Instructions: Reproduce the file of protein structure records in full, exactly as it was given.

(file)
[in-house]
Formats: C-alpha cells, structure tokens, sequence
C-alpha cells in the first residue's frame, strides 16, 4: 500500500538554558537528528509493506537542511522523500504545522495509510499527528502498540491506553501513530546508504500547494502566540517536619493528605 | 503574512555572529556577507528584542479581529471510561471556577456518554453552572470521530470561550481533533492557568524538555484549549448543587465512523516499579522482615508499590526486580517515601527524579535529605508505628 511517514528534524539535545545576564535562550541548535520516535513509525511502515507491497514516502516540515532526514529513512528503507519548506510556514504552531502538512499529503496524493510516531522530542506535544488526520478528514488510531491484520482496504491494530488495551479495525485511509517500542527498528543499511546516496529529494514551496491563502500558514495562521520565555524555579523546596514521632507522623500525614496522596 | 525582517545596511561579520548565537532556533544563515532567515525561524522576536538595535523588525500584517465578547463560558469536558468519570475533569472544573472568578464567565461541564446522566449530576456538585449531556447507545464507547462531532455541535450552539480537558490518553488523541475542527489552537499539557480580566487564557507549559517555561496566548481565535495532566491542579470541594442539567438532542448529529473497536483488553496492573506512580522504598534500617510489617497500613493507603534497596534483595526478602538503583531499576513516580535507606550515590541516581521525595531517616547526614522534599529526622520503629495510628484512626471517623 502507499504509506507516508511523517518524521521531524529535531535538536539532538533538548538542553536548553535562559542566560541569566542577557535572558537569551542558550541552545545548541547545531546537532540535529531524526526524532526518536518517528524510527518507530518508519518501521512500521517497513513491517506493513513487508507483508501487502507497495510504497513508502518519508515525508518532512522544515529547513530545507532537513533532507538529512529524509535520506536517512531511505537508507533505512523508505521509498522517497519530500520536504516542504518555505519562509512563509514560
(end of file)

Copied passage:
[in-house]
Formats: C-alpha cells, structure tokens, sequence
C-alpha cells in the first residue's frame, strides 16, 4: 500500500538554558537528528509493506537542511522523500504545522495509510499527528502498540491506553501513530546508504500547494502566540517536619493528605 | 503574512555572529556577507528584542479581529471510561471556577456518554453552572470521530470561550481533533492557568524538555484549549448543587465512523516499579522482615508499590526486580517515601527524579535529605508505628 511517514528534524539535545545576564535562550541548535520516535513509525511502515507491497514516502516540515532526514529513512528503507519548506510556514504552531502538512499529503496524493510516531522530542506535544488526520478528514488510531491484520482496504491494530488495551479495525485511509517500542527498528543499511546516496529529494514551496491563502500558514495562521520565555524555579523546596514521632507522623500525614496522596 | 525582517545596511561579520548565537532556533544563515532567515525561524522576536538595535523588525500584517465578547463560558469536558468519570475533569472544573472568578464567565461541564446522566449530576456538585449531556447507545464507547462531532455541535450552539480537558490518553488523541475542527489552537499539557480580566487564557507549559517555561496566548481565535495532566491542579470541594442539567438532542448529529473497536483488553496492573506512580522504598534500617510489617497500613493507603534497596534483595526478602538503583531499576513516580535507606550515590541516581521525595531517616547526614522534599529526622520503629495510628484512626471517623 502507499504509506507516508511523517518524521521531524529535531535538536539532538533538548538542553536548553535562559542566560541569566542577557535572558537569551542558550541552545545548541547545531546537532540535529531524526526524532526518536518517528524510527518507530518508519518501521512500521517497513513491517506493513513487508507483508501487502507497495510504497513508502518519508515525508518532512522544515529547513530545507532537513533532507538529512529524509535520506536517512531511505537508507533505512523508505521509498522517497519530500520536504516542504518555505519562509512563509514560